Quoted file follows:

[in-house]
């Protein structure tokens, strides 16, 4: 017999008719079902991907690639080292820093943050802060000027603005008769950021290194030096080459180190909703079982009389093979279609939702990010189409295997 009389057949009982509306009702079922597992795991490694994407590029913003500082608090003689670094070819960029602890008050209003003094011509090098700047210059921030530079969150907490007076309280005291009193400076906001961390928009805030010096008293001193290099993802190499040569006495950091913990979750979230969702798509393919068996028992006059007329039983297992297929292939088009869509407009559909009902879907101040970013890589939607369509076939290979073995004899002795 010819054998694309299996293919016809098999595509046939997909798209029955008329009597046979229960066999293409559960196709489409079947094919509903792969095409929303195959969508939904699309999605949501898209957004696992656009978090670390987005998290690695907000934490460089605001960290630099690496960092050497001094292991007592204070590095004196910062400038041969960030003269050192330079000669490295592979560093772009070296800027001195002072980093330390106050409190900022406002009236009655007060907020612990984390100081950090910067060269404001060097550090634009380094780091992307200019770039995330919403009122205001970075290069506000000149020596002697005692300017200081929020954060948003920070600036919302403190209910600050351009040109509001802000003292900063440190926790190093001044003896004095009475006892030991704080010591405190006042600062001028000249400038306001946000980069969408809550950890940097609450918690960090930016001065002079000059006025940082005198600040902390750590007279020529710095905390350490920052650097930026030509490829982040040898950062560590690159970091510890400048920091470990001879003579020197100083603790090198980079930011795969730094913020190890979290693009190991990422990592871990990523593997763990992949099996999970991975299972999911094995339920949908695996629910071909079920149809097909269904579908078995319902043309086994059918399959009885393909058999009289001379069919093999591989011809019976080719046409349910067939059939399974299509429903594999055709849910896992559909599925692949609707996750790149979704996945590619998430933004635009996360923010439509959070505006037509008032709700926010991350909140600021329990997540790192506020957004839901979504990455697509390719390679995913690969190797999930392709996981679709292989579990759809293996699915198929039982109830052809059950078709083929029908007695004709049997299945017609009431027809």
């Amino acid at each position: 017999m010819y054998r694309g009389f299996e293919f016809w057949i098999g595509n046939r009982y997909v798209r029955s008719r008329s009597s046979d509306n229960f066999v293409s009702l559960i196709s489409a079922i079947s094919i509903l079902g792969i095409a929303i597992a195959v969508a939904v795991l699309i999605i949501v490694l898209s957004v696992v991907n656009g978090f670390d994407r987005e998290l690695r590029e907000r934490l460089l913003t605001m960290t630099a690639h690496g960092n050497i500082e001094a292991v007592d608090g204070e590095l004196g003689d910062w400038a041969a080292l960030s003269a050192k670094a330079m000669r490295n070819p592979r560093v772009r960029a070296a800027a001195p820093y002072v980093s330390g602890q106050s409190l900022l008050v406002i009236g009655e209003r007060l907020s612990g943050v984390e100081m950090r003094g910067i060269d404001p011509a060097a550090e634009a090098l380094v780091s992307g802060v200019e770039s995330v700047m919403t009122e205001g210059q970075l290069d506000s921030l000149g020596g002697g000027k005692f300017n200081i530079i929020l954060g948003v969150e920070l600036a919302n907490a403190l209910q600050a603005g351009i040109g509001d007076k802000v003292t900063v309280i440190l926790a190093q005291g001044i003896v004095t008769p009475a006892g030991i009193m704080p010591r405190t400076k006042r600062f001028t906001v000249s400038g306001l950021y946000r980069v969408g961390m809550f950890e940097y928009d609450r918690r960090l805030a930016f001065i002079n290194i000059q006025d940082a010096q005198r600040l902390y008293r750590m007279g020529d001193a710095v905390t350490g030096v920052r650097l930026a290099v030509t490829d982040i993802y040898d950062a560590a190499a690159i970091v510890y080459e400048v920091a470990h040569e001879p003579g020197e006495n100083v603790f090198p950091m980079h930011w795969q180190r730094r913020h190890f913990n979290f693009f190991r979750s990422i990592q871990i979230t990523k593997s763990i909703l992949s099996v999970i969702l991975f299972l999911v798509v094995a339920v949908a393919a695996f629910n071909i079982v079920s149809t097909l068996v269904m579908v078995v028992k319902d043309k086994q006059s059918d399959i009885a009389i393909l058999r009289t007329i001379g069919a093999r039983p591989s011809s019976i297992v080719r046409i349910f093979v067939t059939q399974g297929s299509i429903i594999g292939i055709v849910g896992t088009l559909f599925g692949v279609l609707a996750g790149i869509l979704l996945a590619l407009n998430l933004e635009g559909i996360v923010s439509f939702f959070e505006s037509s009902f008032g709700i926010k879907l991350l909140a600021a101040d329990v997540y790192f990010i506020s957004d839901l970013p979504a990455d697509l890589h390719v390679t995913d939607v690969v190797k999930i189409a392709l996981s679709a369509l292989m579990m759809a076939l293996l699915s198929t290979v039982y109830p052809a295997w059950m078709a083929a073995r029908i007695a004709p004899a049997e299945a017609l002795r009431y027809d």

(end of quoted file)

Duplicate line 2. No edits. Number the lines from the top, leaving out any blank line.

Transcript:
């Protein structure tokens, strides 16, 4: 017999008719079902991907690639080292820093943050802060000027603005008769950021290194030096080459180190909703079982009389093979279609939702990010189409295997 009389057949009982509306009702079922597992795991490694994407590029913003500082608090003689670094070819960029602890008050209003003094011509090098700047210059921030530079969150907490007076309280005291009193400076906001961390928009805030010096008293001193290099993802190499040569006495950091913990979750979230969702798509393919068996028992006059007329039983297992297929292939088009869509407009559909009902879907101040970013890589939607369509076939290979073995004899002795 010819054998694309299996293919016809098999595509046939997909798209029955008329009597046979229960066999293409559960196709489409079947094919509903792969095409929303195959969508939904699309999605949501898209957004696992656009978090670390987005998290690695907000934490460089605001960290630099690496960092050497001094292991007592204070590095004196910062400038041969960030003269050192330079000669490295592979560093772009070296800027001195002072980093330390106050409190900022406002009236009655007060907020612990984390100081950090910067060269404001060097550090634009380094780091992307200019770039995330919403009122205001970075290069506000000149020596002697005692300017200081929020954060948003920070600036919302403190209910600050351009040109509001802000003292900063440190926790190093001044003896004095009475006892030991704080010591405190006042600062001028000249400038306001946000980069969408809550950890940097609450918690960090930016001065002079000059006025940082005198600040902390750590007279020529710095905390350490920052650097930026030509490829982040040898950062560590690159970091510890400048920091470990001879003579020197100083603790090198980079930011795969730094913020190890979290693009190991990422990592871990990523593997763990992949099996999970991975299972999911094995339920949908695996629910071909079920149809097909269904579908078995319902043309086994059918399959009885393909058999009289001379069919093999591989011809019976080719046409349910067939059939399974299509429903594999055709849910896992559909599925692949609707996750790149979704996945590619998430933004635009996360923010439509959070505006037509008032709700926010991350909140600021329990997540790192506020957004839901979504990455697509390719390679995913690969190797999930392709996981679709292989579990759809293996699915198929039982109830052809059950078709083929029908007695004709049997299945017609009431027809």